Skip to Content
Technical Articles

Join cardinality setting in Calculation Views: how proposals for join cardinality can be obtained

This example is referenced in my other post about the usage of the join cardinality settings in SAP HANA Calculation Views. Please have a look at the other post to get a better understanding of the context for this example

 

This example will demonstrate how to get a proposal for the join cardinality by the modeling tool. The proposal is based on the data cardinality that holds for the join fields between the tables at the time of the proposal. Prerequisite is that the join is directly based on tables. At the end it will be discussed with which SQL statements you could derive the join cardinality that currently holds in the data also when intermediate nodes are feeding into the join.

Let’s start with a Calculation View that only includes a join of the two tables “salesOrders” and “employees” (the model and tables are discussed in more details here). Join the two tables with a left outer join on field “employee”, table “salesOrders” being the left table:

 

Requesting join cardinality proposals. Button for requesting proposals is shown in yellow

 

As described above, table “salesOrders” has only distinct values in column “employee”. Similarly, column “employee” in table “employees” also has no repeated values. Therefore, if you wanted to set the cardinality for a join on the fields “employee” you would set it to “1..1”. As long as only tables are involved in the join you can ask the modeling tool for proposals of cardinality. Here is, how you could do it:

Click on the button marked in yellow in the figure above to get an proposal of the join cardinality. Based on the cardinality of the field “employee” in the tables “1..1” will be proposed. For the sake of demonstration remove the join and create a new left-outer join. This time between “employee” of the left table and “manager” of the right table. As there are multiple duplicates in column “manager” (e.g., “Alice”) the proposal by the modeling tool is “1..n”.

This means: when you include only tables in your join the modeler will propose a cardinality for the join field based on the current data cardinality. The following is a demonstration that no proposals are available if the join includes other nodes.

Create another view. This time do not add the table “employees” directly into the join node but place it first in a projection:

 

Request for join cardinality proposals is failing because another node is involved in the join.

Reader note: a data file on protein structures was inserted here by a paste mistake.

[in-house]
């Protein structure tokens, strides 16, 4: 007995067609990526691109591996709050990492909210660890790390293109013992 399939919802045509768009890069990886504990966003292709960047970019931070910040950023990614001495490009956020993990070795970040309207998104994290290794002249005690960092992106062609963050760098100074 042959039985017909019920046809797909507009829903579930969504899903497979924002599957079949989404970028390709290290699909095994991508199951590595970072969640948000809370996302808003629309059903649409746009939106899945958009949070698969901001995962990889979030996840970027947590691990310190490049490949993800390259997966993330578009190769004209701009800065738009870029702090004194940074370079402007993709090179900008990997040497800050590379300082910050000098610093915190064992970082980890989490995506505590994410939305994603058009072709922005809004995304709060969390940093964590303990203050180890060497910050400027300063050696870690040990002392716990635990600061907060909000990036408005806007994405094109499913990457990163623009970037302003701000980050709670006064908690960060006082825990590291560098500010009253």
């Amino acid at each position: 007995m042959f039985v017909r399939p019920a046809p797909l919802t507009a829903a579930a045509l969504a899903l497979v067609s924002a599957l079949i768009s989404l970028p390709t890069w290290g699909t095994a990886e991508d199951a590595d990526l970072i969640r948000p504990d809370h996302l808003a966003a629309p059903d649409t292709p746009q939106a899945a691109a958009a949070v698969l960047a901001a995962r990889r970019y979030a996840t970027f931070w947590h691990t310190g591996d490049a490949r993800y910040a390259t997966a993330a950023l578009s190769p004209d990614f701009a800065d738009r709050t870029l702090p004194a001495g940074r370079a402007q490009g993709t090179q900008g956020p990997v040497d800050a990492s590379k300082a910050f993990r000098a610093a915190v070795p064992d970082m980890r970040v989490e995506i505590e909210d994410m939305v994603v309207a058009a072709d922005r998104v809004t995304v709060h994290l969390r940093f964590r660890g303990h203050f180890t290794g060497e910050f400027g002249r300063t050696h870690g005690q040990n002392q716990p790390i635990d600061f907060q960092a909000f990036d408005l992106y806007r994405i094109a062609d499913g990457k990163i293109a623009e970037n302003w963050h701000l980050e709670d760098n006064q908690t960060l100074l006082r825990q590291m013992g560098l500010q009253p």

Now you will receive no proposal for the join cardinality. The reason is that a proposal is only available when directly joining tables. In this example one table enters via a projection though.

To sum up, join cardinality proposals are only available if tables are directly involved in the join and not entering via other nodes.

 

SQL “HANA_Data_JoinCardinalities_CommandGenerator” attached to SAP Note 1969700 allows you to determine the join cardinality that currently holds also for joins on views. To do so, you would replace the object names in the section that is labeled “/* Modification section */” with the names of the objects that you want to join and replace the join columns on which you want to join on. Running the SQL statement will generate a SQL command that delivers the frequency of matches in the right input object for each entry in the left input. If your right input object includes also an aggregation you need to specify the maximum set of columns that can be used for aggregation at runtime. This is necessary, as the cardinality depends on the aggregation granularity and you need to determine the highest frequency of matches.

As an example, with the following modification section a SQL statement would be generated that returns the frequency of matches  in object “STATISTICS_ALERTS_BASE” for each entry in object “STATISTICS_CURRENT_ALERTS” when joined on column “ALERT_ID” and aggregating by “ALERT_RATING”:

SELECT /* Modification section */
      '_SYS_STATISTICS'           SCHEMA_NAME_1,
      'STATISTICS_CURRENT_ALERTS' OBJECT_NAME_1,
      'ALERT_ID'                  JOIN_COLUMNS_1,
      '_SYS_STATISTICS'           SCHEMA_NAME_2,
      'STATISTICS_ALERTS_BASE'    OBJECT_NAME_2,
      'ALERT_ID'                  JOIN_COLUMNS_2,
      'ALERT_RATING'              ATTRIBUTE_COLUMNS_2
FROM
       DUMMY

 

If the result reports a higher frequency than 1 for any column, the cardinality on the right side would be “n” (or “m”). A violation of a referential join condition could be detected by null values in the right join columns or frequencies that are higher than 1.

To identify the object names that correspond to the nodes that are feeding into your join you can do a data preview on the respective feeding nodes and look at the generated SQL statement. The data preview will generate these views and thus needs to be run to make these views available. SAP Note 2853770 discusses how these views can also be generated via SQL so that you are not dependent on the data preview.

 

This example is referenced in my other post about the usage of the join cardinality settings in SAP HANA Calculation Views. Please have a look at the other post to get a better understanding of the context for this example.

Be the first to leave a comment
You must be Logged on to comment or reply to a post.